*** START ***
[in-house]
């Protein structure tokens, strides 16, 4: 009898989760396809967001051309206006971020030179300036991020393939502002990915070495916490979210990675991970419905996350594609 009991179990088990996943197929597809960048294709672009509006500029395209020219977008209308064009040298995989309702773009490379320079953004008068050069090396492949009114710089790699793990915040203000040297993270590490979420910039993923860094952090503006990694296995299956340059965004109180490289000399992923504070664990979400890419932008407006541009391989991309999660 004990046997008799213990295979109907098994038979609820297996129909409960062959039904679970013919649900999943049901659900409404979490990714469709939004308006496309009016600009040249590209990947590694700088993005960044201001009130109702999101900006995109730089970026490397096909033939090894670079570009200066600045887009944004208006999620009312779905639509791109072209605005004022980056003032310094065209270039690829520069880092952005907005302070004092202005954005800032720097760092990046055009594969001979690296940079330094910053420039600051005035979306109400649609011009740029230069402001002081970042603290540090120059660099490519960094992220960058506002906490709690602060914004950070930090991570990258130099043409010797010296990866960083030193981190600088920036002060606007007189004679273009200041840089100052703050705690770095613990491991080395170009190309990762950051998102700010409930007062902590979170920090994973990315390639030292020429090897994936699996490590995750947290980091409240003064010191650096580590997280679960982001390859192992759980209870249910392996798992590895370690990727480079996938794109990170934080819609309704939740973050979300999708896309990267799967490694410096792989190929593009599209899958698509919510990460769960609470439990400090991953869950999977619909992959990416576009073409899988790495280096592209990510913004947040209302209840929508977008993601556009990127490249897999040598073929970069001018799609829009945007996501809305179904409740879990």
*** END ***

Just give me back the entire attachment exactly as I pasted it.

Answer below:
[in-house]
């Protein structure tokens, strides 16, 4: 009898989760396809967001051309206006971020030179300036991020393939502002990915070495916490979210990675991970419905996350594609 009991179990088990996943197929597809960048294709672009509006500029395209020219977008209308064009040298995989309702773009490379320079953004008068050069090396492949009114710089790699793990915040203000040297993270590490979420910039993923860094952090503006990694296995299956340059965004109180490289000399992923504070664990979400890419932008407006541009391989991309999660 004990046997008799213990295979109907098994038979609820297996129909409960062959039904679970013919649900999943049901659900409404979490990714469709939004308006496309009016600009040249590209990947590694700088993005960044201001009130109702999101900006995109730089970026490397096909033939090894670079570009200066600045887009944004208006999620009312779905639509791109072209605005004022980056003032310094065209270039690829520069880092952005907005302070004092202005954005800032720097760092990046055009594969001979690296940079330094910053420039600051005035979306109400649609011009740029230069402001002081970042603290540090120059660099490519960094992220960058506002906490709690602060914004950070930090991570990258130099043409010797010296990866960083030193981190600088920036002060606007007189004679273009200041840089100052703050705690770095613990491991080395170009190309990762950051998102700010409930007062902590979170920090994973990315390639030292020429090897994936699996490590995750947290980091409240003064010191650096580590997280679960982001390859192992759980209870249910392996798992590895370690990727480079996938794109990170934080819609309704939740973050979300999708896309990267799967490694410096792989190929593009599209899958698509919510990460769960609470439990400090991953869950999977619909992959990416576009073409899988790495280096592209990510913004947040209302209840929508977008993601556009990127490249897999040598073929970069001018799609829009945007996501809305179904409740879990």